Open a new tab/window, type into your web search engine of choice (personally, I’m a Googler not a binger…sorry bing) “how to get paid for photography” but before you start clicking on every link come back.
Is your head spinning yet? Last time I checked there were nearly 58 million “answers.”
Although there’s a lot of great information out there from reputable well-intentioned sources, if you want to start making money with your photography, first things first… get prepared!
Yeah yeah I know, you need a hell of a lot of skills to go along with your preparation including networking abilities, general business acumen, technical equipment proficiency and more, but any successful professional — whether they’re a Fortune 500 CEO, top-tier athlete, or photography business owner — will assure you that preparation is key to any successful venture.
Sure, it sounds simplistic, but that’s because it is.
I could spend a lifetime tossing out scenarios of how to get paid for this type of shoot or how much to charge for that type of shoot…and you could spend a lifetime sifting through the mountainous tera-bytes of advice floating through cyber-space.
The fact is and it’s a harsh one, it’s up to you to do your due diligence — a.k.a be prepared for all contingencies, for all questions from buyers, for all negotiations, for everything when it comes to getting paid FAIRLY for your photography.
If you were to call a major editorial tabloid and tell them you had a once in a lifetime shot of [celebrity] with his [celebrity body part] touching the [celebrity body part] of [celebrity], you would be able to sell the image in a second. But would you be prepared to earn what you deserve for that shot? Only if you’re prepared.
So how do you get prepared to get paid fairly for your photography, basically it’s as easy as doing the math.
There are some great photo pricing software programs out there, as well as valuable photo trade association resources that every working photographer should become very familiar with. But these tools are merely guidelines and to some extent, baseline ‘windows into the world’ of photo buyer tendencies based on past negotiation prices, ad space rates and general economic conditions defining the price points on the market.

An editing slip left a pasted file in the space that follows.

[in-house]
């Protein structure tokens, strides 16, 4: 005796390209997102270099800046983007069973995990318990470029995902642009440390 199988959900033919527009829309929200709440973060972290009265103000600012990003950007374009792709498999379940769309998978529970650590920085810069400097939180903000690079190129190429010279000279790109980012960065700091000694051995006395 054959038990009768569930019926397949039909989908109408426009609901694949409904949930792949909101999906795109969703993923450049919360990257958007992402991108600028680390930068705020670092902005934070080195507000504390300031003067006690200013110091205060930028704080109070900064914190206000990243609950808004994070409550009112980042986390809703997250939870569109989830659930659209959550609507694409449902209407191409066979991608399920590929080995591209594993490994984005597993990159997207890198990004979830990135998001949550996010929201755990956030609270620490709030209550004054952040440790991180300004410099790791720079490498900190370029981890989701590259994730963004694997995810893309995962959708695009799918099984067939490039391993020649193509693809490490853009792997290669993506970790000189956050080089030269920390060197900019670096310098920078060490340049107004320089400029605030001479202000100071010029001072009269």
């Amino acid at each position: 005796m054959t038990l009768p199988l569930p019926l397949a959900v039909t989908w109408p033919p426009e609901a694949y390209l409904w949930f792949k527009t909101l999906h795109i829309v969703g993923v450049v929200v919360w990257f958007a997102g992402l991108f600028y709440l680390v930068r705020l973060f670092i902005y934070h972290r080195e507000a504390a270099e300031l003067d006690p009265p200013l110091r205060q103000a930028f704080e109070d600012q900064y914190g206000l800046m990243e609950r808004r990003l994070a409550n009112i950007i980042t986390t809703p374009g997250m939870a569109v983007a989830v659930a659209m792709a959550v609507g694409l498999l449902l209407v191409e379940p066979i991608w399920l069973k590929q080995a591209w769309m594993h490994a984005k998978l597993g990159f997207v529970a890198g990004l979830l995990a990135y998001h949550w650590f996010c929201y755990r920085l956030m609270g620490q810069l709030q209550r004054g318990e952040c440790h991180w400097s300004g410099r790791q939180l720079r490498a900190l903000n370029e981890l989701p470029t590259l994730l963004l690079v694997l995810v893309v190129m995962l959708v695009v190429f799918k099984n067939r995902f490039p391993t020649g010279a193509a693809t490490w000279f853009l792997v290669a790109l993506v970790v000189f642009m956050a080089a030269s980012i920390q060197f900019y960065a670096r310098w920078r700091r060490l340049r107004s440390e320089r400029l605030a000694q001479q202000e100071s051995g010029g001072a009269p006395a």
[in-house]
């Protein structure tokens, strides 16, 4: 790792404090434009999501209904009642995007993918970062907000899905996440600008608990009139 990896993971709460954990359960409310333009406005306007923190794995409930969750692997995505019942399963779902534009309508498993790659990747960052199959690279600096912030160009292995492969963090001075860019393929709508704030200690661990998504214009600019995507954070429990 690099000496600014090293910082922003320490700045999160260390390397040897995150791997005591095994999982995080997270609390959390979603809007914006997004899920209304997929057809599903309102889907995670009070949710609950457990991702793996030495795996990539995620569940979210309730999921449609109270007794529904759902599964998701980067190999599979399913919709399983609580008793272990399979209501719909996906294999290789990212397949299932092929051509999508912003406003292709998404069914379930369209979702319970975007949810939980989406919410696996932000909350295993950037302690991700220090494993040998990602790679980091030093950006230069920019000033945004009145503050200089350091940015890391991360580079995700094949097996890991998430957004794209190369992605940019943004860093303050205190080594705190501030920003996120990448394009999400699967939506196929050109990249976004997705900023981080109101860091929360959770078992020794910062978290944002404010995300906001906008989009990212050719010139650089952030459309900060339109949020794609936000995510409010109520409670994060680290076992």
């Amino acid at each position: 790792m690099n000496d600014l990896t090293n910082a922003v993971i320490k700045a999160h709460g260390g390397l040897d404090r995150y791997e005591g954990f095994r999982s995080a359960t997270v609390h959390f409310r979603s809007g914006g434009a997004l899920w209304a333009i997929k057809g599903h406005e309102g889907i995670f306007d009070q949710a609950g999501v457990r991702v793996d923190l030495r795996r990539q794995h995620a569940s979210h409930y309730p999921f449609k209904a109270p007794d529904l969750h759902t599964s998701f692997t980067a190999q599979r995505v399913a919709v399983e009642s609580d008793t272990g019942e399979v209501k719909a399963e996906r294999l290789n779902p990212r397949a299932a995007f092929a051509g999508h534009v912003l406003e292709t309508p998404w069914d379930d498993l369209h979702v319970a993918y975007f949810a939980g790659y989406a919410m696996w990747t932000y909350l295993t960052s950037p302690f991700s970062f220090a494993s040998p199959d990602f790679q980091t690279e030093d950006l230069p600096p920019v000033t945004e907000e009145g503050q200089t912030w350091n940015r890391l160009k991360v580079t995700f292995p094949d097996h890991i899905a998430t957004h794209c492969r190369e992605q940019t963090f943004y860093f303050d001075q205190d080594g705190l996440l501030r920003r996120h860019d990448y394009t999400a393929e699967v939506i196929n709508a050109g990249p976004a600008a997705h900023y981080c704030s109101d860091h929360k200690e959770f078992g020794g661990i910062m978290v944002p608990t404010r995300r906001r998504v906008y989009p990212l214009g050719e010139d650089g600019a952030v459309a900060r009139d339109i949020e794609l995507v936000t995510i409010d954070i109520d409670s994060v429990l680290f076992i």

In order to get paid properly you’ve got to take into account these important pricing guidelines for usage/display, the market-specific prices your operational market will bear (i.e. mostly regulated by geographical location), as well as variable intangible factors governing image sale (e.g. uniqueness of the photo or extraneous circumstances surrounding image creation such as dangerous shooting conditions).
But more poignantly — and far more within your control — your payment terms must be established only after calculating the cost of doing business expenses (CDB) unique to your own bottom-line.
Only after meticulously outlining what expenditures you will incur on a monthly and/or yearly basis can you begin to develop accurate price estimates for your work by determining your break even rate per assignment/shooting day.
This is extremely important to your longevity and sustainability as a professional photo business owner, but also to the overall integrity of the profession. If you are willingly or unwittingly underbidding jobs because you don’t understand the nuances of the entire process from start to finish, every photographer suffers.
Thankfully, considering most of us photographers suck horribly at math, the National Press Photographers Association (NPPA) has graciously provided us non-numeric creative-types with one of the handiest preparatory photo business tools in existence today, the NPPA Cost of Doing Business Calculator.
Something not to be lost in all of this self-serving banter is the fact that the other half of the photographer-client relationship, aka the client, deserves our preparedness and professionalism when it comes to pricing just as we deserve theirs. Part 2 on the way…